Debate Team Takes First Place in Championship

California Lutheran University Debate Team Members Jewel Soiland and Kaitlyn O’Gara took first place at the Pacific Southwest Collegiate Forensics Association League Championships at California State University, Long Beach in Varsity Parliamentary debate. In the finale, they won 2-1 against Point Loma Nazarene University.

The Cal Lutheran Debate Team discussed various topics with seven teams. They debated whether Japan should develop a nuclear program, if a constitutional convention should be held and if colleges should declare themselves sanctuary campuses in California.

The fill-in-the-blank resolution stood out to Soiland.

“The government team picked something to fill in the blank and it was, ‘This house believes that blank is the most dangerous secretary in Trump’s cabinet,’” Soiland said.

Since the government team chose a topic with a person who has not yet been confirmed, Soiland and O’Gara said they were not debating the topic.

“This is called topicality. If they are not actually debating the resolution they lose the round. So because it wasn’t a current active member of the cabinet, they could not validly pick that option,” Soiland said.

Soiland and O’Gara won after they suggested a different way to achieve the same result. The opponents proposed that health care should be given to the states through the 28th Amendment via Constitutional Convention. Soiland and O’Gara had three different contentions for disadvantages as well as a counterplan.

“We were basically saying, ‘Do not bother with the problems and issues that could arise with the Constitutional Convention, just do it via Congress.’ That is what we ended up winning on,” Soiland said.

Jennifer Marshall, adviser of the Cal Lutheran Debate Team, said she believes the team’s success at the PSCFA will encourage them to continue debating.

“This is something that they do because they love to debate and love to speak. For them it really means that all of their work paid off. As a faculty adviser and as a coach, its always very rewarding to see that because it can be really motivational for them to keep on debating,” Marshall said.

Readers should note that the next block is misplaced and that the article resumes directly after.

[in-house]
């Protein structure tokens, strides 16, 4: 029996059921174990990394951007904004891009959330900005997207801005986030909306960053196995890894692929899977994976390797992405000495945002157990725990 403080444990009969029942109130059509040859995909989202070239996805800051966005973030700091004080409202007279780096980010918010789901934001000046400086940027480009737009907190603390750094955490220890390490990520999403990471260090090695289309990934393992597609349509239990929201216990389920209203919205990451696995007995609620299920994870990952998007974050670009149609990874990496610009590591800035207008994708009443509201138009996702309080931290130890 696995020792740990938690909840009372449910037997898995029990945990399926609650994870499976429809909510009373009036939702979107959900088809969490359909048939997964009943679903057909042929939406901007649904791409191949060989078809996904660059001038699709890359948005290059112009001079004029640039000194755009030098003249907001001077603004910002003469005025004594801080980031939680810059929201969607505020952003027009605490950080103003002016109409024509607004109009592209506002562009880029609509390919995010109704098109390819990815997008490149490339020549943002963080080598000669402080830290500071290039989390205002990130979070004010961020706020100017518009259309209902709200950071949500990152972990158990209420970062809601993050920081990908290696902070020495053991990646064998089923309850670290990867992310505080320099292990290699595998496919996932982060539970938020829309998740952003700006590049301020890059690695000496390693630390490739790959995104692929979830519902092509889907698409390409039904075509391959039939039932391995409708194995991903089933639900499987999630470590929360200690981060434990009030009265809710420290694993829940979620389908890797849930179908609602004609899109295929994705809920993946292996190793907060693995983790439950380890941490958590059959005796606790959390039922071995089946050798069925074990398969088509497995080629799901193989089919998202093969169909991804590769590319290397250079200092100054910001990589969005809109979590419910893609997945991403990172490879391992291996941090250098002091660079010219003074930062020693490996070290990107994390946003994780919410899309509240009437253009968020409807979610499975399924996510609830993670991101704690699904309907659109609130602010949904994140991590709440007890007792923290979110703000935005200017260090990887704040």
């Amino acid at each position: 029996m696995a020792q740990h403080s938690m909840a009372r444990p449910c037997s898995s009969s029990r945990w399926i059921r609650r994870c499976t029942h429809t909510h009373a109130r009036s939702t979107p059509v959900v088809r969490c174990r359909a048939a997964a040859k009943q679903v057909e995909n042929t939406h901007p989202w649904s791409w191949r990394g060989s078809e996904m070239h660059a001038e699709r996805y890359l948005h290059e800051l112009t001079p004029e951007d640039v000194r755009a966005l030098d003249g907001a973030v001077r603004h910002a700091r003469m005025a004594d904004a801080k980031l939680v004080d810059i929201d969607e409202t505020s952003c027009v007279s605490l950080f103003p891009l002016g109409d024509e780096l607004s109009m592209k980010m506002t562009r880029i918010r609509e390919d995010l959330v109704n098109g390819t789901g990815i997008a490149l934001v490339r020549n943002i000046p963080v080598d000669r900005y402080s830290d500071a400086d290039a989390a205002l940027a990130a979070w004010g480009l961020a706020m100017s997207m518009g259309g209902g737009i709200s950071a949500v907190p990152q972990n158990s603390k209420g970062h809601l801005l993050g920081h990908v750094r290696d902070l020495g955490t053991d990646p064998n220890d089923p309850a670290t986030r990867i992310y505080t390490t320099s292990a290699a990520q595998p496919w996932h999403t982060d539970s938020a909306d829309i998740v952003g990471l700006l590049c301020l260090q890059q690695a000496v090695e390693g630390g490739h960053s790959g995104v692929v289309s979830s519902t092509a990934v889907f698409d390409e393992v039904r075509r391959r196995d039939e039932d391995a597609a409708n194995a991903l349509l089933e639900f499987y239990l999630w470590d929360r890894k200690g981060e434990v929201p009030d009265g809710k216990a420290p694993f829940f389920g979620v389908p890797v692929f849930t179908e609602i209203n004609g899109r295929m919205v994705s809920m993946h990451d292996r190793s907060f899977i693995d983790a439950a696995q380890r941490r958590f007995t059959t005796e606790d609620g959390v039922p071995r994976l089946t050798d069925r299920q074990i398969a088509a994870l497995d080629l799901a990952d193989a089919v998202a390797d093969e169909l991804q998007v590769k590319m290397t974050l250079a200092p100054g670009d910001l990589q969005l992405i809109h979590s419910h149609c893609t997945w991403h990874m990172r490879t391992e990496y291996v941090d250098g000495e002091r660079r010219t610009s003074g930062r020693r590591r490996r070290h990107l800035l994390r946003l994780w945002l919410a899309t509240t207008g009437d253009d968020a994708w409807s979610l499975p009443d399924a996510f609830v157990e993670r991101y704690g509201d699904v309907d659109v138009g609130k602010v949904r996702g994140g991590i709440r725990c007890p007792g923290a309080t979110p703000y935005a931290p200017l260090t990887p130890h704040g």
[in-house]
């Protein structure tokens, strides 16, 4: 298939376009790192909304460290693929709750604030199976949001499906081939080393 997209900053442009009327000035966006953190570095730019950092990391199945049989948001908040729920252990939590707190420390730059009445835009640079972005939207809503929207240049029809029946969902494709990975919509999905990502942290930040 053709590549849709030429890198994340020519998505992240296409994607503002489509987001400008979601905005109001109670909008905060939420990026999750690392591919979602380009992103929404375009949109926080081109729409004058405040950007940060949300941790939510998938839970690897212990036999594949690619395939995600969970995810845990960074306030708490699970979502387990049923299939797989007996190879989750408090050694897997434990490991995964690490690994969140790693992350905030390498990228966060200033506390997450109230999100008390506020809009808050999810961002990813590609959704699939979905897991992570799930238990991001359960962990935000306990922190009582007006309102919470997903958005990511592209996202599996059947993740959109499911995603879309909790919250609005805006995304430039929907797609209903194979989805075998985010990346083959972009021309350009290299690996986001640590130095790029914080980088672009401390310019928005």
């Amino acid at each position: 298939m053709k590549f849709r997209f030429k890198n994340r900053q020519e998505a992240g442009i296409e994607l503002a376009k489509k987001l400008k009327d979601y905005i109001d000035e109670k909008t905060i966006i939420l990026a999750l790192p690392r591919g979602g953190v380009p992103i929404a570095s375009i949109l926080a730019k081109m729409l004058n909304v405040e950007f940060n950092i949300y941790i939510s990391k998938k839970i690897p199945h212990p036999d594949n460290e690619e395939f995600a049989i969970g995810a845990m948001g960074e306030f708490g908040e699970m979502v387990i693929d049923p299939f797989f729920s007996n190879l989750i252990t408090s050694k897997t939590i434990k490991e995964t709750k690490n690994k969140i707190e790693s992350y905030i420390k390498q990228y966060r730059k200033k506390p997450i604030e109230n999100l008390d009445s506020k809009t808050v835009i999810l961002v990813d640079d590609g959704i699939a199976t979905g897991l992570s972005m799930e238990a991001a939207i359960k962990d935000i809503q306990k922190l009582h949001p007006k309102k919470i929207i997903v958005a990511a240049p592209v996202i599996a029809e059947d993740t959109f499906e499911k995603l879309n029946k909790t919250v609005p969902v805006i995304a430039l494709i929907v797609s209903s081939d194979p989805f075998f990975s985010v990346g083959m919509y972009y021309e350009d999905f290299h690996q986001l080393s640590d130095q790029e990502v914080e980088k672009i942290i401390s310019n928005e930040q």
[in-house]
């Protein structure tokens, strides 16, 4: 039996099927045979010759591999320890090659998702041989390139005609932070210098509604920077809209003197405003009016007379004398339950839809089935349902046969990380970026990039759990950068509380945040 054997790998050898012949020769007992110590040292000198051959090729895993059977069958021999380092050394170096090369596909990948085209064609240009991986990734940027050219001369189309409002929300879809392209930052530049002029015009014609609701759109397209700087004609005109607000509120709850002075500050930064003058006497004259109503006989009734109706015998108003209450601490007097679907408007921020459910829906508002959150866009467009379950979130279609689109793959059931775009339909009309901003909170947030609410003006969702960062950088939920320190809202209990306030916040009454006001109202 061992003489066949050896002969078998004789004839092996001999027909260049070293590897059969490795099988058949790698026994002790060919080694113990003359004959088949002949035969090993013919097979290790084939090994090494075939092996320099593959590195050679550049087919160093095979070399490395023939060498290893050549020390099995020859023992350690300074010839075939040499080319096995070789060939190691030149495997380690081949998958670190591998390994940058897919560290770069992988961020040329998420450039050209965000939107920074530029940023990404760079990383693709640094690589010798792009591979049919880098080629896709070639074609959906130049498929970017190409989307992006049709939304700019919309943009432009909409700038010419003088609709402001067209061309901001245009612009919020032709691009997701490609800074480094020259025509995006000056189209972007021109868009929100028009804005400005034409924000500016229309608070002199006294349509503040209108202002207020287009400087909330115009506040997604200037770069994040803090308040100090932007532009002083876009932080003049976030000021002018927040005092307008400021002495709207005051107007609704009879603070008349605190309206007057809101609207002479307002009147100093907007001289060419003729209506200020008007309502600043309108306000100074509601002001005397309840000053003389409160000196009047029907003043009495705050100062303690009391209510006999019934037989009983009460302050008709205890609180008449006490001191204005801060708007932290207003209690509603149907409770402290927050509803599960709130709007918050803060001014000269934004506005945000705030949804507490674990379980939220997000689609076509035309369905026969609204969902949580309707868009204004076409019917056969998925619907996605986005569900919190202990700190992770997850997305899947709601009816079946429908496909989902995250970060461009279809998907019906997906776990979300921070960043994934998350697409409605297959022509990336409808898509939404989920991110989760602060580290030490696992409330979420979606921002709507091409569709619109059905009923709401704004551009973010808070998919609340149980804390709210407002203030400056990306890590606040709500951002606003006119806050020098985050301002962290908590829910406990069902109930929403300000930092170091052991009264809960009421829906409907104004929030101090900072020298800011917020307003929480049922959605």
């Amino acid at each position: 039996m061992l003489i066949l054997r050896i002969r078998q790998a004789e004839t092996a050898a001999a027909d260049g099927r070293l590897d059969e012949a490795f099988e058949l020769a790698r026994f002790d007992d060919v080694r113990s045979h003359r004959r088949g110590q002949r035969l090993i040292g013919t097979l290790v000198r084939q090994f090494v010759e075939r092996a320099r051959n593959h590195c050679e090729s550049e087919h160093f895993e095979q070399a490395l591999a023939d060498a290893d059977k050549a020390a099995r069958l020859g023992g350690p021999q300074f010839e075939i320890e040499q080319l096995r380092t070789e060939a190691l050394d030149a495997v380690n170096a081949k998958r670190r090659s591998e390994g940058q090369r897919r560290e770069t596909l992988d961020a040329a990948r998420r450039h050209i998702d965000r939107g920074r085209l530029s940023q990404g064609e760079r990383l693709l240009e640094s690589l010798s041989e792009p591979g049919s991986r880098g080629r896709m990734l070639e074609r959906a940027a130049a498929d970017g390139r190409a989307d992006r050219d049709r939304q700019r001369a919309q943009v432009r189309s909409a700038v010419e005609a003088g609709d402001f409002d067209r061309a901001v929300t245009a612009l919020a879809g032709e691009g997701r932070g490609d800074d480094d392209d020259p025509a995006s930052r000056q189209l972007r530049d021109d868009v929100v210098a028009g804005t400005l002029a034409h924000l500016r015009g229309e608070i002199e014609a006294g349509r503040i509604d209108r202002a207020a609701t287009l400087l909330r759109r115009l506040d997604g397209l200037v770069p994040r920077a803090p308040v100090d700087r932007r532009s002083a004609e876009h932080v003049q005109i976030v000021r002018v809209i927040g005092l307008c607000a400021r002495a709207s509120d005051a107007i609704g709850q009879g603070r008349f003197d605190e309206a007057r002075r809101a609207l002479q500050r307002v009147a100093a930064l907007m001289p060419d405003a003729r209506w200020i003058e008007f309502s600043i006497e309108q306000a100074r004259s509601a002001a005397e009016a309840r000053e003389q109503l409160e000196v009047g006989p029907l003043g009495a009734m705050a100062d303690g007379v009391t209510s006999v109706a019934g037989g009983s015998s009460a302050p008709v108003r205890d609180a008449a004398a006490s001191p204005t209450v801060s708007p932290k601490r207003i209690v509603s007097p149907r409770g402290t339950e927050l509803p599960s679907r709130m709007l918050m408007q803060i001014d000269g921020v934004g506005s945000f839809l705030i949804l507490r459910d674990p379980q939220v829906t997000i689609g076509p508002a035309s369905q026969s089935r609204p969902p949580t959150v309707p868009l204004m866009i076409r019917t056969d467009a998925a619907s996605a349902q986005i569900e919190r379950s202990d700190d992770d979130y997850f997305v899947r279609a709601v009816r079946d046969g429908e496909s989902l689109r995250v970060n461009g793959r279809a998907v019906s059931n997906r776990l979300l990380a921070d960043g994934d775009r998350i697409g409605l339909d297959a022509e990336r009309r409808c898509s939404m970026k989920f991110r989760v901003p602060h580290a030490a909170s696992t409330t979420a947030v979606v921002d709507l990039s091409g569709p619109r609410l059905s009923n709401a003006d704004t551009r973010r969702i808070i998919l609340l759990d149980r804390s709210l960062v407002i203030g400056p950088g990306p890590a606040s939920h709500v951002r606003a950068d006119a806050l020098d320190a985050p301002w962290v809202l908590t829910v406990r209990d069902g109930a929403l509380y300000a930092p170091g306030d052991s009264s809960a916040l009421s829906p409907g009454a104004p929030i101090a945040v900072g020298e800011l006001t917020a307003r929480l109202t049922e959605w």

Since Soiland and O’Gara have been involved in debate for many years, they have learned how to succeed as members on the Cal Lutheran Debate Team.

“Both of us came into CLU and entered the debate program knowing a lot already. We did not have to be taught in college [anything] other than the specific differences between high school debate and college debate,” Soiland said. “There are a lot but you can pick it up especially when you have debate experience. You can just pick up through rounds watching people and doing it in the next round.”

Soiland encourages people who want to be lawyers or politicians to join the debate team so that they can become stronger communicators and learn how to create policies in a short amount of time.

“Regardless of your major, what is nice is debate teaches a very logical line of thinking. In addition, you have to be able to think on your feet and work with a partner. So those are skills that can benefit anyone,” Marshall said. 

Junior Kyle Tamkin, majoring in communication, also participated in the debate. He hopes that this win will inspire students to become a part of the debate team.

After being a member for one semester, Tamkin has learned how to speak publically, think on his feet and organize his thoughts in a timely manner.

“It is not very well known that we have a debate team. It’s just a club right now, but it is going to be a class next year so we are hoping to broaden it,” Tamkin said.

Kate Artmann
Staff Writer